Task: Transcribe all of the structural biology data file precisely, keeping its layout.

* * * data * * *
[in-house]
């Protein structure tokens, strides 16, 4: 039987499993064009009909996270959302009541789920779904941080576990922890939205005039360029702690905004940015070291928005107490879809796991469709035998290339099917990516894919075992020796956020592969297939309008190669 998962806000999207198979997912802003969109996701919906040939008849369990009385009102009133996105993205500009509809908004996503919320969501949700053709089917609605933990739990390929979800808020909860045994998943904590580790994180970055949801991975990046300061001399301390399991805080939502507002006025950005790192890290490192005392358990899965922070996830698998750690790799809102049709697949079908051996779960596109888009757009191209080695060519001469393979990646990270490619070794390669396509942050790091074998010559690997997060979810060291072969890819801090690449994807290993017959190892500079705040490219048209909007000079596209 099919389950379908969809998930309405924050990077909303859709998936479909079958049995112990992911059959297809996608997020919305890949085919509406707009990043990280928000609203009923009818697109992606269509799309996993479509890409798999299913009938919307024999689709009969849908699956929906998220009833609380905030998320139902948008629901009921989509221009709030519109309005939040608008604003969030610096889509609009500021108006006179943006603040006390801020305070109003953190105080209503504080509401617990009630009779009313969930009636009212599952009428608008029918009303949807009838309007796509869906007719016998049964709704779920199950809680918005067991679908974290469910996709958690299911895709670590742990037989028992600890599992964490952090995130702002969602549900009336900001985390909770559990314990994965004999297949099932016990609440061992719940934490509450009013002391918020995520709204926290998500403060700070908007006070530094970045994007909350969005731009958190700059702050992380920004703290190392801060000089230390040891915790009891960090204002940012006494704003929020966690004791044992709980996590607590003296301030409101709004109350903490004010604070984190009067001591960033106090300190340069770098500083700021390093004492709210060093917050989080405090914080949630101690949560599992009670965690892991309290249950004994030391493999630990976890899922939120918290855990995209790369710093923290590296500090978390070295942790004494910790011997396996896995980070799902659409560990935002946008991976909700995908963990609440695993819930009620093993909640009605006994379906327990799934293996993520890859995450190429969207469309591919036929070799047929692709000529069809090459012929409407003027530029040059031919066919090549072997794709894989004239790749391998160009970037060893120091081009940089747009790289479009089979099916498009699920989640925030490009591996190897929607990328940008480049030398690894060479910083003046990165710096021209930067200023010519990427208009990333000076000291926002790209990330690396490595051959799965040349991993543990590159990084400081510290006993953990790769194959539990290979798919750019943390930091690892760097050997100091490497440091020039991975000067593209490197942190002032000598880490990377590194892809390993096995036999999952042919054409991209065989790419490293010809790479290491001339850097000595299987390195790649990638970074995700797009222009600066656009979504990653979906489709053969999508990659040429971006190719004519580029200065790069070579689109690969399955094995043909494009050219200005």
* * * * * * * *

[in-house]
């Protein structure tokens, strides 16, 4: 039987499993064009009909996270959302009541789920779904941080576990922890939205005039360029702690905004940015070291928005107490879809796991469709035998290339099917990516894919075992020796956020592969297939309008190669 998962806000999207198979997912802003969109996701919906040939008849369990009385009102009133996105993205500009509809908004996503919320969501949700053709089917609605933990739990390929979800808020909860045994998943904590580790994180970055949801991975990046300061001399301390399991805080939502507002006025950005790192890290490192005392358990899965922070996830698998750690790799809102049709697949079908051996779960596109888009757009191209080695060519001469393979990646990270490619070794390669396509942050790091074998010559690997997060979810060291072969890819801090690449994807290993017959190892500079705040490219048209909007000079596209 099919389950379908969809998930309405924050990077909303859709998936479909079958049995112990992911059959297809996608997020919305890949085919509406707009990043990280928000609203009923009818697109992606269509799309996993479509890409798999299913009938919307024999689709009969849908699956929906998220009833609380905030998320139902948008629901009921989509221009709030519109309005939040608008604003969030610096889509609009500021108006006179943006603040006390801020305070109003953190105080209503504080509401617990009630009779009313969930009636009212599952009428608008029918009303949807009838309007796509869906007719016998049964709704779920199950809680918005067991679908974290469910996709958690299911895709670590742990037989028992600890599992964490952090995130702002969602549900009336900001985390909770559990314990994965004999297949099932016990609440061992719940934490509450009013002391918020995520709204926290998500403060700070908007006070530094970045994007909350969005731009958190700059702050992380920004703290190392801060000089230390040891915790009891960090204002940012006494704003929020966690004791044992709980996590607590003296301030409101709004109350903490004010604070984190009067001591960033106090300190340069770098500083700021390093004492709210060093917050989080405090914080949630101690949560599992009670965690892991309290249950004994030391493999630990976890899922939120918290855990995209790369710093923290590296500090978390070295942790004494910790011997396996896995980070799902659409560990935002946008991976909700995908963990609440695993819930009620093993909640009605006994379906327990799934293996993520890859995450190429969207469309591919036929070799047929692709000529069809090459012929409407003027530029040059031919066919090549072997794709894989004239790749391998160009970037060893120091081009940089747009790289479009089979099916498009699920989640925030490009591996190897929607990328940008480049030398690894060479910083003046990165710096021209930067200023010519990427208009990333000076000291926002790209990330690396490595051959799965040349991993543990590159990084400081510290006993953990790769194959539990290979798919750019943390930091690892760097050997100091490497440091020039991975000067593209490197942190002032000598880490990377590194892809390993096995036999999952042919054409991209065989790419490293010809790479290491001339850097000595299987390195790649990638970074995700797009222009600066656009979504990653979906489709053969999508990659040429971006190719004519580029200065790069070579689109690969399955094995043909494009050219200005």